Spotlight on: Fran Harlow, Consultant in Obstetrics

Fran Harlow has dedicated her working life to improving healthcare in pregnancy culminating in setting up the multi-disciplinary East of England Maternal Medicine Centre of Excellence here at the hospital.

The centre was set up in February last year to provide highly specialised multi-disciplinary care and treatment for women with long-term conditions or serious health issues who are pregnant or who want to start a family. This was a national initiative in response to successive reports illustrating that we could improve pregnancy outcomes for many of these women. Fran and her team successfully argued that the East of England should have two centres because of the geographic challenges for the population. We host one, while the other is at Addenbrooke’s.

“We and Addenbrooke’s started off with very different Maternal Medicine services and through discussion and co-operation, we are now working much more effectively together as a regional service,” said Fran.

“We have found that we have increasingly seen women for pre-pregnancy counselling. This preventative approach is key to seeing them through a safe pregnancy. Nationally this aspect of care is quite challenging as many hospitals are unable to implement pre-pregnancy counselling due to financial constraints. We have welcomed these patients so that they are able to take advantage of our multi-disciplinary team to manage their subsequent pregnancy successfully.”

Two highly specialised obstetrics medicine clinics are held each week by Fran and centre Co-Lead Mark Andrews, who is the country’s first Obstetric Physician to hold a Diploma in Obstetric Medicine, as well as with Lianne Elliott, Lead Midwife in Maternal Medicine. Other general maternal medicine clinics are held for more than 30 patients each week. Referrals regularly come from neighbouring Norfolk hospitals as well as from Ipswich, West Suffolk and other hospitals further afield. Fran also chairs a bi-weekly virtual regional maternal medicine MDT meeting for discussion of women’s care and education.

“After initial assessment, most women can be cared for solely in their local hospital with the back-up of the centre if necessary. Other women will have ‘shared’ care between their local hospital and the Maternal Medicine Centre. Many of these consultations can be virtual which makes them more ‘user-friendly’. A few of the very high-risk patients will have all their care at the hospital and deliver their babies here also.

“We see high risk patients who, years gone by, may never have been pregnant due to pre-existing serious conditions.

“Sometimes we advise that pregnancy is not the way forward, and occasionally we may suggest that a termination may be in the woman’s best interest. These are difficult discussions, but we always support women in their informed choices. We draw on a network of expertise to keep these women and their babies as safe as possible.

“It has been hugely rewarding – and deeply challenging – to be able to see positive outcomes for women for whom pregnancy might have been merely a dream.”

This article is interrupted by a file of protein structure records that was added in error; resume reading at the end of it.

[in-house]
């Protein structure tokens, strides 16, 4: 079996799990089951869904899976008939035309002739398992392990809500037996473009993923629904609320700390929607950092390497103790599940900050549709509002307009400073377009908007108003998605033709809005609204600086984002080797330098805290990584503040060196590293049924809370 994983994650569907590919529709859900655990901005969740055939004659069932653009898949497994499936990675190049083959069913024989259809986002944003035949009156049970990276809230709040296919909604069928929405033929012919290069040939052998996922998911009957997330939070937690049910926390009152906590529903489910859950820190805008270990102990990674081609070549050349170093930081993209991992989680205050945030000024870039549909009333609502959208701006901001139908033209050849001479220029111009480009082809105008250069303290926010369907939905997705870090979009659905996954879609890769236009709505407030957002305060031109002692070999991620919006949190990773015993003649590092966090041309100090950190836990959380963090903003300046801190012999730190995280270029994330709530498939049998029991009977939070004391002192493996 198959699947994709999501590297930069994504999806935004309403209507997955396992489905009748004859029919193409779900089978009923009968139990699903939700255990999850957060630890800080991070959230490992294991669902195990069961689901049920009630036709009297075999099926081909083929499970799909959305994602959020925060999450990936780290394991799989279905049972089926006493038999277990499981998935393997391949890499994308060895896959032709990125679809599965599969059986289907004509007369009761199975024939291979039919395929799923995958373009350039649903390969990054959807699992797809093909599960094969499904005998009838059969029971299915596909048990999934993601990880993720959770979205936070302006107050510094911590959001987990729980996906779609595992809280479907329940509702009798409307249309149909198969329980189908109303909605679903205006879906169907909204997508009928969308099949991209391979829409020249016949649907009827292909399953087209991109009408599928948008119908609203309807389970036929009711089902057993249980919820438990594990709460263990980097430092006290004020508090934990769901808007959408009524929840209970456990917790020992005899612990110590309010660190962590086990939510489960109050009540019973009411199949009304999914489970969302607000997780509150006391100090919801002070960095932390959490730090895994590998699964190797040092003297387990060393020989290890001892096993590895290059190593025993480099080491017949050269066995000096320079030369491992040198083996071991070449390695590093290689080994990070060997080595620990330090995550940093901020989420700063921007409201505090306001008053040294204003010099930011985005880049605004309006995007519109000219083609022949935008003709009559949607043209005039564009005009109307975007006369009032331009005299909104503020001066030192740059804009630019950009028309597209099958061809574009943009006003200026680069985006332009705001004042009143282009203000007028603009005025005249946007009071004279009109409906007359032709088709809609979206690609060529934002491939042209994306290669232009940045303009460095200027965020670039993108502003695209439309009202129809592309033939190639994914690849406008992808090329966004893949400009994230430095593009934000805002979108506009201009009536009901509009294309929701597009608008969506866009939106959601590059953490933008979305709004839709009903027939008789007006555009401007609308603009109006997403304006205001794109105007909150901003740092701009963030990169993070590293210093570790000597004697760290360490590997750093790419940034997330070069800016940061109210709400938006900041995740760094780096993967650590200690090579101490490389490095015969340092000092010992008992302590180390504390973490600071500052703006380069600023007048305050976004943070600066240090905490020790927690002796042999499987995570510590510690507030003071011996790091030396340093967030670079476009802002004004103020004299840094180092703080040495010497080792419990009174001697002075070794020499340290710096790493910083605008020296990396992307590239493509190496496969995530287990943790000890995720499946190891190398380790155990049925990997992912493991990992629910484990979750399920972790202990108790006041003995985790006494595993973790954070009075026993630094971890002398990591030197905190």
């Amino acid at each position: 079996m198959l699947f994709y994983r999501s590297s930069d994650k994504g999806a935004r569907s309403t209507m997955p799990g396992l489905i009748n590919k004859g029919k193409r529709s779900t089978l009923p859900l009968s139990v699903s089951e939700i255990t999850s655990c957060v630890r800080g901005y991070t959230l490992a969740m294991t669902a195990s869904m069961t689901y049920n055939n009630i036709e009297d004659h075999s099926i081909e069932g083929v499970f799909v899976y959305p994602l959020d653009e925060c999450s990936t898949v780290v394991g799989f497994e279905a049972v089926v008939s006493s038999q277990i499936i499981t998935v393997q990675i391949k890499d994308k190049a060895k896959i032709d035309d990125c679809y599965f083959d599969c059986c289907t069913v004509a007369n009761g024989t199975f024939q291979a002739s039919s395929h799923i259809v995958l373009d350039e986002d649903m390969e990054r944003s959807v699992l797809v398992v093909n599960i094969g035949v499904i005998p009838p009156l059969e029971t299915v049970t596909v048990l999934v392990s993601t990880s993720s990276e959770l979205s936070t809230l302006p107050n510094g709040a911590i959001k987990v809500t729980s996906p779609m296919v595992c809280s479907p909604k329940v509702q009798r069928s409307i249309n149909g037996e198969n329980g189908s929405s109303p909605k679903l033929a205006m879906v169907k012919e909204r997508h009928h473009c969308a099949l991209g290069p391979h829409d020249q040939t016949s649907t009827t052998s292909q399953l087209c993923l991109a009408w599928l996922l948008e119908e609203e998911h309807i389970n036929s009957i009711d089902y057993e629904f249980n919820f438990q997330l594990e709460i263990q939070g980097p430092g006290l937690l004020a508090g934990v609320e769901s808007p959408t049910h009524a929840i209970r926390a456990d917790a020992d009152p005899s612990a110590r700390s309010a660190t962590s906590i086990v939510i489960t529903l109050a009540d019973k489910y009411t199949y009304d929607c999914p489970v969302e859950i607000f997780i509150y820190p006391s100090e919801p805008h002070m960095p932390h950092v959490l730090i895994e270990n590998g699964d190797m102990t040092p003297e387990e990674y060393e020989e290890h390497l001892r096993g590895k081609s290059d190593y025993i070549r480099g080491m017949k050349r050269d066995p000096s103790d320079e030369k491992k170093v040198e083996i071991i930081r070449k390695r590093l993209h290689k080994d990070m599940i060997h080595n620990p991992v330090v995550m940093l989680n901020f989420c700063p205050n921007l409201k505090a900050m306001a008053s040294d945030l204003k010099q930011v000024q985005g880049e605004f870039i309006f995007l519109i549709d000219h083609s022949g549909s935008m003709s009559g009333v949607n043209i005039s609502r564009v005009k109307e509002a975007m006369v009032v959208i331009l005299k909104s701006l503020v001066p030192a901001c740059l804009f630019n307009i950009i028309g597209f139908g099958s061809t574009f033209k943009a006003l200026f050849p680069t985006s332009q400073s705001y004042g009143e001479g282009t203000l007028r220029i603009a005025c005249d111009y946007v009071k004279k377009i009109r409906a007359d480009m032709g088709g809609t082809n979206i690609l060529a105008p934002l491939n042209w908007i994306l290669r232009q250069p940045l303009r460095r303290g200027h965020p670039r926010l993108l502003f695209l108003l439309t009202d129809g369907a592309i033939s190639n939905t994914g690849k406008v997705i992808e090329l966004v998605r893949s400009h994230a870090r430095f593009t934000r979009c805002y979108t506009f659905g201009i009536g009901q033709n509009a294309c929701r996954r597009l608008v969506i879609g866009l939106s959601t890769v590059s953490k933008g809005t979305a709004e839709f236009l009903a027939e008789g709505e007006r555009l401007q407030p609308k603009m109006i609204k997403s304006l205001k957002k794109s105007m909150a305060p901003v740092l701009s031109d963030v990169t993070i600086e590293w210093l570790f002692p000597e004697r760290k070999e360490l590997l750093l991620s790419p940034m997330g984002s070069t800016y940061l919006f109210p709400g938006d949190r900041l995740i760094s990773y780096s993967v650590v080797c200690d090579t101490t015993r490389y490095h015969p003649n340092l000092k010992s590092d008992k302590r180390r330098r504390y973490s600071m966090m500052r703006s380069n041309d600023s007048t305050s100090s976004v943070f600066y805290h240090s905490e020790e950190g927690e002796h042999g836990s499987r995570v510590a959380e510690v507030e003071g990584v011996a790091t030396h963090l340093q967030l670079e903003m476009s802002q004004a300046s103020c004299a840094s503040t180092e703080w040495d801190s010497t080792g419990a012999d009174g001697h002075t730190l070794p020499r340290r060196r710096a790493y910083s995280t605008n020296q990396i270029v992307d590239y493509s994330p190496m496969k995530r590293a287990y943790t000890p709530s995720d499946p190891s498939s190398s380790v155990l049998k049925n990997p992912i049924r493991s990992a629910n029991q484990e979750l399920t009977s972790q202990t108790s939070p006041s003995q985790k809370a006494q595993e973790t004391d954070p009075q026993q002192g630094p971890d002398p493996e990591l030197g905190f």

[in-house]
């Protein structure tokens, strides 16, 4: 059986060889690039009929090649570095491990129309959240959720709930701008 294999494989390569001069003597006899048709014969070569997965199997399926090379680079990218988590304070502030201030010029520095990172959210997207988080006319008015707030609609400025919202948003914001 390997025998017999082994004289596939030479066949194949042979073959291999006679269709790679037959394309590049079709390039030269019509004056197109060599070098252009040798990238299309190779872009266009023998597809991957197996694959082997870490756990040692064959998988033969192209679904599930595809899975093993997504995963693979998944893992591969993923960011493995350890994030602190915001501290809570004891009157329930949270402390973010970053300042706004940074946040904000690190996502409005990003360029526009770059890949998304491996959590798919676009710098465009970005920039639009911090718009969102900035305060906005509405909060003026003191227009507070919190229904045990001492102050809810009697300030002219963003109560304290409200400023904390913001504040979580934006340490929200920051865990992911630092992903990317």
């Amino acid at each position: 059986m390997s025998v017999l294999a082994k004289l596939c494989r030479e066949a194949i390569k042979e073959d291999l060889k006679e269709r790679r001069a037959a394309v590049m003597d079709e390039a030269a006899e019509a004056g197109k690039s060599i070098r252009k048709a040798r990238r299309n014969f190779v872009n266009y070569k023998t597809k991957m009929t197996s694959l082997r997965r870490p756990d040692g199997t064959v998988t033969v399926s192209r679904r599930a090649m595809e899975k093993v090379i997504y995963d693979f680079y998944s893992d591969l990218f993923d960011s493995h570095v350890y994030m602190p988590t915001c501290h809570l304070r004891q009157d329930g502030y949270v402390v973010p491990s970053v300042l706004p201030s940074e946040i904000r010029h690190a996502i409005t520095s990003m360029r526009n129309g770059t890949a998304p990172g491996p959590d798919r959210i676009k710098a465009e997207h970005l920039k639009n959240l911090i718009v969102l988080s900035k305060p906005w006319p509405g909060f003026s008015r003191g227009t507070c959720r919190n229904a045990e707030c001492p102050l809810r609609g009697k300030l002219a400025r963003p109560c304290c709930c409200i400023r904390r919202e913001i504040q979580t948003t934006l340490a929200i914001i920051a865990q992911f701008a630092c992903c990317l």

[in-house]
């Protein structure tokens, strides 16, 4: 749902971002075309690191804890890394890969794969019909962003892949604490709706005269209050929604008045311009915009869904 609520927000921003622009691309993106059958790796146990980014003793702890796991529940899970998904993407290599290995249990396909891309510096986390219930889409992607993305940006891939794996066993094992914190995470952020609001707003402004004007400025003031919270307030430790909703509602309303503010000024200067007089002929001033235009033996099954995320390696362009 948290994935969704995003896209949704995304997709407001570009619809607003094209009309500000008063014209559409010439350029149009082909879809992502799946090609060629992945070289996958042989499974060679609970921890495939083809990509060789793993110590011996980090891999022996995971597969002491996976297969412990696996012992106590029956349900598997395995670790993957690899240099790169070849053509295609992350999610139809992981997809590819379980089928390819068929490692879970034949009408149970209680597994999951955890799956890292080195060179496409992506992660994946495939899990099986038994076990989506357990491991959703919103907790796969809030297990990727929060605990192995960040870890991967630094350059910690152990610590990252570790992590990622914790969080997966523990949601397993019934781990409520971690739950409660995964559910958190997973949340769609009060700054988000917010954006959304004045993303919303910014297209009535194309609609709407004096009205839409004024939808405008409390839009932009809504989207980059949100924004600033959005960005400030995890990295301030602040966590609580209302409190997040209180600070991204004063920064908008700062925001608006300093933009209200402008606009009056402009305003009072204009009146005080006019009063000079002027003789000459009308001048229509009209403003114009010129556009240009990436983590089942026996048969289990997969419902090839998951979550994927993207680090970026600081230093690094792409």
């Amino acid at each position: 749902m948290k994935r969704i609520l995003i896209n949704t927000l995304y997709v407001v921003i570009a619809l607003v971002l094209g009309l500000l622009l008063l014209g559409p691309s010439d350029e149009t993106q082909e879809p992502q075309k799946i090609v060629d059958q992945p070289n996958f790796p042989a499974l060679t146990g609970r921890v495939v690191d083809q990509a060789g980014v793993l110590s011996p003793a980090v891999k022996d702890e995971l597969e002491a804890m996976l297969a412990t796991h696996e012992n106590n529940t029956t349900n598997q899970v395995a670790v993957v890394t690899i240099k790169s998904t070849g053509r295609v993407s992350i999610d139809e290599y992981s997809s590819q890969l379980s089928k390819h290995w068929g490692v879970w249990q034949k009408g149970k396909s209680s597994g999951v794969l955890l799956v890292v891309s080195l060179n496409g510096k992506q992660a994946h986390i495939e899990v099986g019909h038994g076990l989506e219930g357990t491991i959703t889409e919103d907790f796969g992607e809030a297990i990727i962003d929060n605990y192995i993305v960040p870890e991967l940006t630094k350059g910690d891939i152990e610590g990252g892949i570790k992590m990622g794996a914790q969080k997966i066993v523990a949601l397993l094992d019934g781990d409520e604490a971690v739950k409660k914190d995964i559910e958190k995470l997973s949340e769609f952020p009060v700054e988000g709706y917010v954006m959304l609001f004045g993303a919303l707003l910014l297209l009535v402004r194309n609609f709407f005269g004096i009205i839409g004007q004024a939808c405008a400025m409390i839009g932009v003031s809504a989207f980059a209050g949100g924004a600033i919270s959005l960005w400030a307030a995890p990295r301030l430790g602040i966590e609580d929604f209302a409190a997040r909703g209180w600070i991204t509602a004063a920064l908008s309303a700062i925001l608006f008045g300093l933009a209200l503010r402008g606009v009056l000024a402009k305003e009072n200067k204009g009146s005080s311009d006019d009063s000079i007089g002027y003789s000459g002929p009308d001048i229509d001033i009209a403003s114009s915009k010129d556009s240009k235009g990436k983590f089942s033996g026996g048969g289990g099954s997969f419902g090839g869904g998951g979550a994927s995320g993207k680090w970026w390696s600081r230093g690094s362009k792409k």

Fran sees an important part of the centre as supporting the education of a wide range of staff groups and specialists, and the team is about to host its third regional seminar, this time on Inflammatory Bowel Disease in pregnancy. Another key role is to support local hospitals implementing new tests and procedures. For example, Fran championed a NICE approved Point of Care test for pre-eclampsia in 2019 at the hospital which she has since helped introduce into other regional units.

Fran trained in London and did a Fellowship in Sydney Australia, where she carried out research into hypertension in pregnancy.

“When I started my training, I was unusual in that I ultimately wanted to specialise in obstetrics rather than gynaecology,” she said.

“Whilst in London, I learnt from as many consultants who were interested in high-risk obstetrics as possible and there were a small group of physicians who were interested in obstetrics also. I was involved at the development stage of this whole new specialist area of obstetric medicine. My initial consultant appointment was at Kings College Hospital London, and I came to Norwich in 2004 to have a complete change of lifestyle.

“Setting up the unit has been an enormous achievement – not least securing the funding, which has been an uphill struggle. The other key aspect was encouraging Mark Andrews, an established Renal Physician, to undertake obstetric medicine training in London. I suspect the centre would not be at the hospital if Mark had not been prepared to take on this challenge and change his focus at this stage in his career. It relied on someone being brave enough to take on this challenge. It is as simple as that.”

Fran and Mark Andrews are both on the executive committee of the McDonald Obstetric Medicine Society, a group specifically representing Obstetric Medicine in this country.

Fran is now looking towards retirement to spend more time on her interests which include adventurous foreign travel, singing in a large choir and volunteering at the Theatres in Norwich. She also speaks French. However, before she can do that, she has one or two goals to achieve.

“I want to see the service develop further as there is a lot we can be doing. This will raise the profile of the unit and in turn, the reputation of the Trust. At a more operational level, one of our significant challenges is finding dedicated clinical space for the Maternal Medicine Team to see patients so that we can look to develop our service provision.

“I also want to make sure an appropriate succession plan is in place. It is not for me to determine the future of the centre, that is for my successor. It has been established – now we need to make sure it stays here.”

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